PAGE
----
Overall, this is a solid edition. Being from the Midwest, I don't get the Chesapeake thing, but we don't really have much of those inspiring land features here, except maybe the Mighty Mississippi River, and I don't really want a shit-brown cover. The cover of the Chesapeake is pretty cool, but I'm really interested to see how I'm going to tackle the new ruling and whether I'll like the 2 different ones or not. I wouldn't put this one in my top 3 from Write, but it's hard to say there's a bottom 3, because they've all been pretty damn good. It's also hard to top the charcoal briquette bag from last year's Kindred Spirit.

Available from Write Notepads. $9.99 for a 3 pack.

Write Notepads Telegraph Pocket Notebook Review

The Season 2 premiere of Write Notepads' quest for notebook domination is pretty great. In a similar style of the Lenore release, the Telegraph celebrates another figure from the 1800's, this time Samuel Morse. Morse was the inventor of the Morse telegraph system and one of the early pioneers of telegraphy. His eponymous code is still used today. This wouldn't be a Write Notepads release without some connection to Baltimore; the first official, government-sanctioned telegraph line extended from Washington, D.C. to Baltimore via the B&O Railroad. This is where the famous line "What Hath God Wrought" comes from. While he was not the sole inventor of the telegraph, his name will always be associated with the technology and the code it used to bring the world a little bit closer.

The set.

Box detail.

Book cover word mark.


These notebooks are beautiful, of course. Write Notepads has a way of making things very ornate but minimal at the same time. The front of the gray box features a picture of Morse* from his later years surrounded by an elaborate frame stamped in gold foil. The foil is also used on the total front frame, the Morse signature, and the Write logo on the top panel. The tab that holds the box together has the quote "What Hath God Wrought" as a little easter egg when you open it. The inner flaps holds another surprise, they have the original patent drawing of Morse's machine.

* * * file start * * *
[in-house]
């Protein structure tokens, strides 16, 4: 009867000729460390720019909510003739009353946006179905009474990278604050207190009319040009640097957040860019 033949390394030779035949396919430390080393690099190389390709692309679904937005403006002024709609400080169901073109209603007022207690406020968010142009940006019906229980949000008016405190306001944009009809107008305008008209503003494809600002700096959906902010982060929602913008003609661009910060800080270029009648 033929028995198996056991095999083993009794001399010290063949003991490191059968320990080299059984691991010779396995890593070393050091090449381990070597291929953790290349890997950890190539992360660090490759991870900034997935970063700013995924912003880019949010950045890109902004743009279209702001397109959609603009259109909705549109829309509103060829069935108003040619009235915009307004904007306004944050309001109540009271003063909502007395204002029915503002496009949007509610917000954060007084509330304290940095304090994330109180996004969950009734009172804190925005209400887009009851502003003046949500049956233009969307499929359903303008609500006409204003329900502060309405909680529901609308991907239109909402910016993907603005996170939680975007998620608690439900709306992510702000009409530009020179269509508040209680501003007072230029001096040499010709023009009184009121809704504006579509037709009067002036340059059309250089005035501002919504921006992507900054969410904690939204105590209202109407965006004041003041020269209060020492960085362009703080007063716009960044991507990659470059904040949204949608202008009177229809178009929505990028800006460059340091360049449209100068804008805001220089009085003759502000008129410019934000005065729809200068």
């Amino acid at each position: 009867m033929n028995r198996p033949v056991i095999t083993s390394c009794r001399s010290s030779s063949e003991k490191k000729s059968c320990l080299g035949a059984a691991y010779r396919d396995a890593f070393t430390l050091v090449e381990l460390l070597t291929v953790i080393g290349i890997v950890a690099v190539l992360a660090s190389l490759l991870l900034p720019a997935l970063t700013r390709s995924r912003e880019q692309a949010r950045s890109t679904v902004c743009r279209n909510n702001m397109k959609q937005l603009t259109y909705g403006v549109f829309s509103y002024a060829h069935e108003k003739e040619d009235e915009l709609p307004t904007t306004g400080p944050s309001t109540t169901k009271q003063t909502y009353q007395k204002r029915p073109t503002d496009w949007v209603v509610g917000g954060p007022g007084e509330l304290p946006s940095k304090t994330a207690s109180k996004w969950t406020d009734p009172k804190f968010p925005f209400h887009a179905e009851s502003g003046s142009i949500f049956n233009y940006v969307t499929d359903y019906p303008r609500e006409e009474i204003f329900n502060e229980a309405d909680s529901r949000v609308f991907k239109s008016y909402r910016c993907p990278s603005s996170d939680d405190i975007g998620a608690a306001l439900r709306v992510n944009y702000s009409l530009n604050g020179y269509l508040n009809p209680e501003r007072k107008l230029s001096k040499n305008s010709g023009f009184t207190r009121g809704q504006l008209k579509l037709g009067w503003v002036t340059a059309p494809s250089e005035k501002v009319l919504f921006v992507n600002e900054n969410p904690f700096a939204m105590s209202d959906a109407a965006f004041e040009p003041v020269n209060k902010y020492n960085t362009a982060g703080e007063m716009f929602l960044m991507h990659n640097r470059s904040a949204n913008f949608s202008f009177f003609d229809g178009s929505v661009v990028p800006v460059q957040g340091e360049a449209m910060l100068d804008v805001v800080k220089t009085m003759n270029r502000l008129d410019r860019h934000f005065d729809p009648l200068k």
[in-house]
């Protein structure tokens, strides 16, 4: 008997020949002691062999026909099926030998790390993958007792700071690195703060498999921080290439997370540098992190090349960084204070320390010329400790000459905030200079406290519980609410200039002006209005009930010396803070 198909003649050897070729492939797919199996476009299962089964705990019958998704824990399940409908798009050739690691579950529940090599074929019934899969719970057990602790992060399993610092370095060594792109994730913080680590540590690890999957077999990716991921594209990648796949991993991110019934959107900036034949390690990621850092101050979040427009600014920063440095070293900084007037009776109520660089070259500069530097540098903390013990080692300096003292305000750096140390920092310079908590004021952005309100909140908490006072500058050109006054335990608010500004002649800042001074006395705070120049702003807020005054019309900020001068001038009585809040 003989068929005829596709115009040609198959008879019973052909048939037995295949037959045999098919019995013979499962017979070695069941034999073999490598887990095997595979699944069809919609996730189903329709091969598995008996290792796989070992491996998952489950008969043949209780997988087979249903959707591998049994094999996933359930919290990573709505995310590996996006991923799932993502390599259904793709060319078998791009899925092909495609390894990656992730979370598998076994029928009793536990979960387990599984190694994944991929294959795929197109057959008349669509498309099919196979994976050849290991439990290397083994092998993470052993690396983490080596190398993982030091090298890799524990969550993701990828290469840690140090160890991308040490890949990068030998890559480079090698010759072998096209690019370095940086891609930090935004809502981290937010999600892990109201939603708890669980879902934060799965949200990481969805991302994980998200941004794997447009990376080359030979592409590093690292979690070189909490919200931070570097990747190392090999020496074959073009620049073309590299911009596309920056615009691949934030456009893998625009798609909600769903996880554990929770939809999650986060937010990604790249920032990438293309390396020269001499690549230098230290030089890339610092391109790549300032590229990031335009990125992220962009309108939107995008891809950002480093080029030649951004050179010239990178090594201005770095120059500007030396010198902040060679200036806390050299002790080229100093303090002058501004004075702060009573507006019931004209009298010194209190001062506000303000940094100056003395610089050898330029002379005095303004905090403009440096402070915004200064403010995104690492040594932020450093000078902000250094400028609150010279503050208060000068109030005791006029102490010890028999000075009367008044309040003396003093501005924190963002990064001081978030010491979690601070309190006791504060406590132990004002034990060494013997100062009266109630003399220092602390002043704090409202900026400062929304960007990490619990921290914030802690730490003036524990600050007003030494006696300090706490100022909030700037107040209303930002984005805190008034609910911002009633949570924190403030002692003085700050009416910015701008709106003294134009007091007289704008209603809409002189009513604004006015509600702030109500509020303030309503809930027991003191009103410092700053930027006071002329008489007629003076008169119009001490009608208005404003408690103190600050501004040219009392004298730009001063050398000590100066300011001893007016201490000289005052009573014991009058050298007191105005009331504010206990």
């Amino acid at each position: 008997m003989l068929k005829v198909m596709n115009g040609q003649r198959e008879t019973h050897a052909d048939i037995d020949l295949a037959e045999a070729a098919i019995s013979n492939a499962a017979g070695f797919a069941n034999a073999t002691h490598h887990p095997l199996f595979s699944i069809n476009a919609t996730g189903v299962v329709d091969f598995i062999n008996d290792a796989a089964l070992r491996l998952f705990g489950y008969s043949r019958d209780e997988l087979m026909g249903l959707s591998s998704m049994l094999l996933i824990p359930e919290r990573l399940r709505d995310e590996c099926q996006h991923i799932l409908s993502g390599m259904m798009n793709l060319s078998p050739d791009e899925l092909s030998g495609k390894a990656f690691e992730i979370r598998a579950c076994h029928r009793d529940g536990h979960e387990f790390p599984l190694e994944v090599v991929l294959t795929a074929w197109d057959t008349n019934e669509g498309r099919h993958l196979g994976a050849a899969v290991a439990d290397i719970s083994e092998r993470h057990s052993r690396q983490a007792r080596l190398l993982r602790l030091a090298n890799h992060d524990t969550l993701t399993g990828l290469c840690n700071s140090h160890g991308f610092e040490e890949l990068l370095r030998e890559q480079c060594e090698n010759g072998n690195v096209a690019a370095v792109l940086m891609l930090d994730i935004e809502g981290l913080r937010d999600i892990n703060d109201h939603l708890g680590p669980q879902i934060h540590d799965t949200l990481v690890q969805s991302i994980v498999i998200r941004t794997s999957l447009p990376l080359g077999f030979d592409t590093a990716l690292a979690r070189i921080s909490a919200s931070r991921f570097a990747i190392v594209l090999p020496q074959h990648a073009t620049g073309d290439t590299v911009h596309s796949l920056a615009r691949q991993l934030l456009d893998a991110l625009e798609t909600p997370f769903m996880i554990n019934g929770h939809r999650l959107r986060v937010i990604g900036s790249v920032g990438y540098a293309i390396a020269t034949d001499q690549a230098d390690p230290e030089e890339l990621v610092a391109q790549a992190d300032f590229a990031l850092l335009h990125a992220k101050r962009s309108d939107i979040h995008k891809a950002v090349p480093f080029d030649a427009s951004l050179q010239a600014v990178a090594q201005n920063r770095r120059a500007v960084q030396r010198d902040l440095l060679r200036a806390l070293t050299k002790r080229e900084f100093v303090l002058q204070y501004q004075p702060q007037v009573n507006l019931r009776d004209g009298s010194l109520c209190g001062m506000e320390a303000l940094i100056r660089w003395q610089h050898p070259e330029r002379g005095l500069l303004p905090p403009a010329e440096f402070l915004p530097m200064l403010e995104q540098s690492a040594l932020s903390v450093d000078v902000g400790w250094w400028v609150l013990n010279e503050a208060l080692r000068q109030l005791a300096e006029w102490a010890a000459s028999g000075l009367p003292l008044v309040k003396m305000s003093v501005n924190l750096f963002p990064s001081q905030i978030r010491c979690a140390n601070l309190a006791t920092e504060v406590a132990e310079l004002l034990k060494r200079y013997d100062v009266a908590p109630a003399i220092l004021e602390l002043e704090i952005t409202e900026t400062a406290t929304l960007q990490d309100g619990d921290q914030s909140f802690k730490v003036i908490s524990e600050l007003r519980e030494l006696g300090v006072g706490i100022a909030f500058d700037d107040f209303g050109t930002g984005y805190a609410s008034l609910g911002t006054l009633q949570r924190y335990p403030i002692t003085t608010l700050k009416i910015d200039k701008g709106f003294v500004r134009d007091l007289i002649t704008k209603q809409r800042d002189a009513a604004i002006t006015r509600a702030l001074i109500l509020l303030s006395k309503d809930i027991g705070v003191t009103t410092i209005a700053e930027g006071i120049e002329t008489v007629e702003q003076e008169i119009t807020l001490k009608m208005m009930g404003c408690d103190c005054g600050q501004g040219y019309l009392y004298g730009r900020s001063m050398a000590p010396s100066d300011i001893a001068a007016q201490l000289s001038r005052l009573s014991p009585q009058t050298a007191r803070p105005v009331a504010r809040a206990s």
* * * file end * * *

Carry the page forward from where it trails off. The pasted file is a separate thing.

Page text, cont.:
The cover is where they get minimal. The same gray paper from the box is used, 100# cover. On the front, they foil-stamped the Telegraph word-mark and underneath made a line from Morse code, which also says "telegraph". But here's the best part: on the backs, they have a different quote in Morse code for each book. The word on the street is that there are a lot of sayings, but not every single book they produced has a different quote. The pack I opened had the following quotes:

What hath God wrought?
— Samuel Morse, in first official transmission, from Numbers 23:23.